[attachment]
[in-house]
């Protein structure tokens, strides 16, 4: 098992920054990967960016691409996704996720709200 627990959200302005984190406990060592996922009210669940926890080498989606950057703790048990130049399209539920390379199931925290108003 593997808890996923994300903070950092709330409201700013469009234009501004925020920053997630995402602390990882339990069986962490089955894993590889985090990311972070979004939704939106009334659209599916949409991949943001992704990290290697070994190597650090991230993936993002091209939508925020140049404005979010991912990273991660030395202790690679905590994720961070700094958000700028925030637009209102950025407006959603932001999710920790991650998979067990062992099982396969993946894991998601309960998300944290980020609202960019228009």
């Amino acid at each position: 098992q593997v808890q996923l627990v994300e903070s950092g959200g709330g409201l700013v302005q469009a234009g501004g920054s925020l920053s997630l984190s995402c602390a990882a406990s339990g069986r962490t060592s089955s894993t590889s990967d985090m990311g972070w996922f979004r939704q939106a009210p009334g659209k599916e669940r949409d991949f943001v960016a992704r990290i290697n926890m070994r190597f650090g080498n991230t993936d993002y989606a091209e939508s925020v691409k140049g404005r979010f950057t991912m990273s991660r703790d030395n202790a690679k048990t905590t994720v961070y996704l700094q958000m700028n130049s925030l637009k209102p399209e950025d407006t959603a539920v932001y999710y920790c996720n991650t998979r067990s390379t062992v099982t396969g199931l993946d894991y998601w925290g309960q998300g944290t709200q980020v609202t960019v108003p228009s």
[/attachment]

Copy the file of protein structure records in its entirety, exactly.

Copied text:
[in-house]
């Protein structure tokens, strides 16, 4: 098992920054990967960016691409996704996720709200 627990959200302005984190406990060592996922009210669940926890080498989606950057703790048990130049399209539920390379199931925290108003 593997808890996923994300903070950092709330409201700013469009234009501004925020920053997630995402602390990882339990069986962490089955894993590889985090990311972070979004939704939106009334659209599916949409991949943001992704990290290697070994190597650090991230993936993002091209939508925020140049404005979010991912990273991660030395202790690679905590994720961070700094958000700028925030637009209102950025407006959603932001999710920790991650998979067990062992099982396969993946894991998601309960998300944290980020609202960019228009």
């Amino acid at each position: 098992q593997v808890q996923l627990v994300e903070s950092g959200g709330g409201l700013v302005q469009a234009g501004g920054s925020l920053s997630l984190s995402c602390a990882a406990s339990g069986r962490t060592s089955s894993t590889s990967d985090m990311g972070w996922f979004r939704q939106a009210p009334g659209k599916e669940r949409d991949f943001v960016a992704r990290i290697n926890m070994r190597f650090g080498n991230t993936d993002y989606a091209e939508s925020v691409k140049g404005r979010f950057t991912m990273s991660r703790d030395n202790a690679k048990t905590t994720v961070y996704l700094q958000m700028n130049s925030l637009k209102p399209e950025d407006t959603a539920v932001y999710y920790c996720n991650t998979r067990s390379t062992v099982t396969g199931l993946d894991y998601w925290g309960q998300g944290t709200q980020v609202t960019v108003p228009s």